Analyzing Qualitative Research Paper Essay

Length: 8 pages Sources: 3 Subject: Psychology Type: Essay Paper: #27733643 Related Topics: Major Depressive Disorder, Multiple Personality Disorder, Memory Loss, Cognitive Behavior Therapy
Excerpt from Essay :

¶ … Successful Are Clinicians in the Treatment of Comorbid Depression and Anxiety in Adult Patients, With DBT Skills Application?

Depression and anxiety are two of the most common mental health problems in the United States. These two conditions affect a significant percentage of the United States population, meaning that billions of dollars are spent every year to care for the conditions and related problems. Additionally, depression and anxiety are behind the significant declines in patient social functioning and well-being. The two disorders have also been found to cause great suffering and pain to both patients and their close friends and family. In spite of the fact that proven treatments exist, both conditions remain undertreated (Rizvi, 2011 -- ). The diagnosis and subsequent treatment of the disorders are made even more difficult by the fact that the two disorders share many signs and symptoms. For instance, data from the National Comorbidity Survey shows that at least 58% of individuals who were found to have lifetime depression have a minimum of one anxiety disorder. Patients with comorbid anxiety and depression were also found to have significantly lower levels of productivity and use of healthcare resources (Ballenger, 2000).

Depression and anxiety have been found to frequently co-occur, both sequentially and concurrently, in both children and adults. It has also been found that the presence of one of the disorders increases the risk of getting the other, as time goes by. The most prevalent anxiety disorder among adults is GAD (Generalized Anxiety Disorder), while the most prevalent depression disorder is MDD (Major Depressive Disorder). GAD and MDD frequently appear together in many patients, through family lines (Garber & Weersing, 2010). One of the most frequently used type of psychotherapy today, is CBT (Cognitive Behavioral Therapy). The focus of this therapy is to help individuals learn their thought process so that they can eventually change how they feel and behave, at the end of therapy. The majority of American psychotherapists who practice CBT use a version of it that is more goal-oriented and time-limited (Garber & Weersing, 2010). A version of CBT that is gaining prominence among therapists is DBT (Dialectical Behavioral Therapy). DBT is based on the principles of CBT, which it uses to increase the effectiveness of treatment and focus on specific issues. The founder of dialectical behavioral therapy, Dr. Marsha Linehan, came up with this version of CBT after seeing the deficits in Cognitive Behavioral Therapy (Matusiewicz, Hopwood, Banducci&Lejuez, 2010). This study would therefore help in the understanding and delivery of best practices in psychological therapy.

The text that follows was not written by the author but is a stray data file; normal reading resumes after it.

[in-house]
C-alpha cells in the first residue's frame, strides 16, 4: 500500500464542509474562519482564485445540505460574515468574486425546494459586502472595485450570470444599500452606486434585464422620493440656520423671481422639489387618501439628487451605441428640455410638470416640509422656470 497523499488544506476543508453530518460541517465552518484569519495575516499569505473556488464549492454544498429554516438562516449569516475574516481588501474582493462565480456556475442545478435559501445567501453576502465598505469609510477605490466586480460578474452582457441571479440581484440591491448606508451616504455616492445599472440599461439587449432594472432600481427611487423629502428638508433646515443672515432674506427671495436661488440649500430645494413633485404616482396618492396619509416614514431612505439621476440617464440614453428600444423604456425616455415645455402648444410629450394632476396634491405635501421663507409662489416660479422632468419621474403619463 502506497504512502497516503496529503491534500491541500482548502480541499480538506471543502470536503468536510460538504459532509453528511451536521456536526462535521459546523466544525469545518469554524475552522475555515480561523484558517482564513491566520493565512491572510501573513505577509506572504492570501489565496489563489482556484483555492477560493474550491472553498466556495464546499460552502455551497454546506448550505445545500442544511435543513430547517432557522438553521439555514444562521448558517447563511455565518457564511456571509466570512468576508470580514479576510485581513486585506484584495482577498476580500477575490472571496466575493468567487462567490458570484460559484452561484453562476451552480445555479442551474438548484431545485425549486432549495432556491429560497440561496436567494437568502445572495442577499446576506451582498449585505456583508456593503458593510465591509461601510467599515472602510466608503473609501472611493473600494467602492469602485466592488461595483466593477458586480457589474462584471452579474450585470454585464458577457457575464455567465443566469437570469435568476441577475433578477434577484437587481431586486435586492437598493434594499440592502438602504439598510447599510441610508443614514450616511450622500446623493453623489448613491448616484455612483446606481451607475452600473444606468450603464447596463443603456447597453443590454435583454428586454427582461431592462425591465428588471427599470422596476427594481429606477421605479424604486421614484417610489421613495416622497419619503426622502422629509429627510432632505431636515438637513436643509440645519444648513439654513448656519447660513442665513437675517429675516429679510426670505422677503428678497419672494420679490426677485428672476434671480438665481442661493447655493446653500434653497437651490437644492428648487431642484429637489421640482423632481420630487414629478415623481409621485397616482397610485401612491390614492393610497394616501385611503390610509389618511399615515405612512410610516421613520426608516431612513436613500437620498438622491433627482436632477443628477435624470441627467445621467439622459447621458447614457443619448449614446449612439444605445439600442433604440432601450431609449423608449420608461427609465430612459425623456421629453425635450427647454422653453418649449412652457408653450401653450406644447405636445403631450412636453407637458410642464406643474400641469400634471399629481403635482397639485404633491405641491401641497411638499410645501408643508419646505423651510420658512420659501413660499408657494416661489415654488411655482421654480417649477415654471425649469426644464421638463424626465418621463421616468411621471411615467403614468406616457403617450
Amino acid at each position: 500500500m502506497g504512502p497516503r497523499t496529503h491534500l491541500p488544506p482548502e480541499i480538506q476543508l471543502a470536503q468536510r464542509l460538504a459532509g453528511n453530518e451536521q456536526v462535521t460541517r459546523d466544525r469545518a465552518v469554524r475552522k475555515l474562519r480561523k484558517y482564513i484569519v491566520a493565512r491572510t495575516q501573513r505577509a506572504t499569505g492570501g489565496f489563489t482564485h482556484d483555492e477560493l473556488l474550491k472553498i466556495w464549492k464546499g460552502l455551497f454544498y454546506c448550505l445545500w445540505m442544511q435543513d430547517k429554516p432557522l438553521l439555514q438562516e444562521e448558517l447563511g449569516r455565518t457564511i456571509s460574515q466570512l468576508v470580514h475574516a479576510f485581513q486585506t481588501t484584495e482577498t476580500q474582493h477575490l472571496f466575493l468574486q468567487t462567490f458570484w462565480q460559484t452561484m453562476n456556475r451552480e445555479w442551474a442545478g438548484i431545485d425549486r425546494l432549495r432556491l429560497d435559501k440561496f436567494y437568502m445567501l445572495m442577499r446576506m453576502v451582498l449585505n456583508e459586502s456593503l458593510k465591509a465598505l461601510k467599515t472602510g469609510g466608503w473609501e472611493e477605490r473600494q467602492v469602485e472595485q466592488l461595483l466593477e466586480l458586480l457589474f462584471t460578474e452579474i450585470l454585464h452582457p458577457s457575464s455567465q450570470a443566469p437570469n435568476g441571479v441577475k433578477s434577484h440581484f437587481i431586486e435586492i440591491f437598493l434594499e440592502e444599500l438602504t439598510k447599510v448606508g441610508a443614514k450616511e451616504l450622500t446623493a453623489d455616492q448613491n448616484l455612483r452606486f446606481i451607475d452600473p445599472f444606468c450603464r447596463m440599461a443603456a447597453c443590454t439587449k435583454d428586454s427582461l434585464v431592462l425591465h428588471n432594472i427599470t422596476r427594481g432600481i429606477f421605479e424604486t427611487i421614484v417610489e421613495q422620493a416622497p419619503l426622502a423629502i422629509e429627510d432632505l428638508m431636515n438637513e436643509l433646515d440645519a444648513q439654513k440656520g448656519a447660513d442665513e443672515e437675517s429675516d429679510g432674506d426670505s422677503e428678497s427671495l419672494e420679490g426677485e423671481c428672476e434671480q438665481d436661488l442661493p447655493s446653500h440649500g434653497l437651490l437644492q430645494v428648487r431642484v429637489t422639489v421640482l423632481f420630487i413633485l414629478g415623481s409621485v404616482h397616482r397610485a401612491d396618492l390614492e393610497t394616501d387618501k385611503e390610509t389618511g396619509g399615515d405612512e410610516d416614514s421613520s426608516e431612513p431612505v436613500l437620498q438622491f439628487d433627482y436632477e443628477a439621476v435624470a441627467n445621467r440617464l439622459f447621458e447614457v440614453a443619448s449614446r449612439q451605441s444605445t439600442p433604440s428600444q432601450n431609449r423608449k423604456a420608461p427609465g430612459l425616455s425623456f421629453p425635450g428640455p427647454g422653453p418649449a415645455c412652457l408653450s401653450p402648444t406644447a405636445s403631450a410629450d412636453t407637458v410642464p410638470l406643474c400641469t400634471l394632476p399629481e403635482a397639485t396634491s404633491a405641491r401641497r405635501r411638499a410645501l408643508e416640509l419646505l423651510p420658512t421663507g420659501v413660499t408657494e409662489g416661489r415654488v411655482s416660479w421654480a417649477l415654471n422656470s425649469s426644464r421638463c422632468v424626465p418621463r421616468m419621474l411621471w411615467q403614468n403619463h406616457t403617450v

Psychiatrists have recognized the relationship between anxiety and depression; detailed studies into the phenomenon have just begun. According to various researches and data, both conditions have been known to occur collectively more often than as singular clinical illnesses. Many researchers believe that both or either of these conditions occur when a prolonged illness has persisted, for example, chronic anxiety can transform into depression over time. In short, anxiety can be considered a prodrome for depression. Having these two conditions present in a single patient can greatly damage his/her clinical outcome as a combination is lethal and slows down the effect of drugs and/or clinical treatment. Luckily, the new variety of antidepressants are doing a good job of targeting both mood and anxiety issues.

There are so many diagnostic overlaps that the reoccurrence or prevalence of these conditions as a duo in a single individual are hard to monitor, and to what extent the population is affected by the combination of depression and anxiety. From acquired data, it is clear that as many as 10% patients have exhibited comorbid anxiety and depression in primary care settings. However, almost 60% MDD patients exhibited moderate levels of anxiety, 20-25%; the rest, on the other hand, exhibited severe anxiety. There is no set criterion here (Ballenger 2000)

Under primary care settings, it is difficult to diagnose patients...

...

Therefore, this condition has been named "Mixed anxiety-depressive disorder." To better identify diagnostic basis for such patients, the APA has integrated the condition in the DSM-IV under a provisional category. The symptoms of this disorder are incomplete forms or low intensity symptoms of both anxiety and depression. Usually this disorder can be recognized by:

Difficulty in concentration

Memory loss

Lack of sleep

Reoccurring dysphoric moods

Fatigue

Irritability

Low energy and prone to worrying

While these symptoms are congruent with both anxiety and depression, the evidence is limited and not enough for a full diagnosis of either an anxiety disorder or depression. However, even while coexisting, one condition will be more dominant than the other. For example, if the coexisting depression is dominant, the patient will show hopelessness and the absence of positivity while dominant anxiety will most likely show motor tension and/or hyperactivity (Ballenger 2000)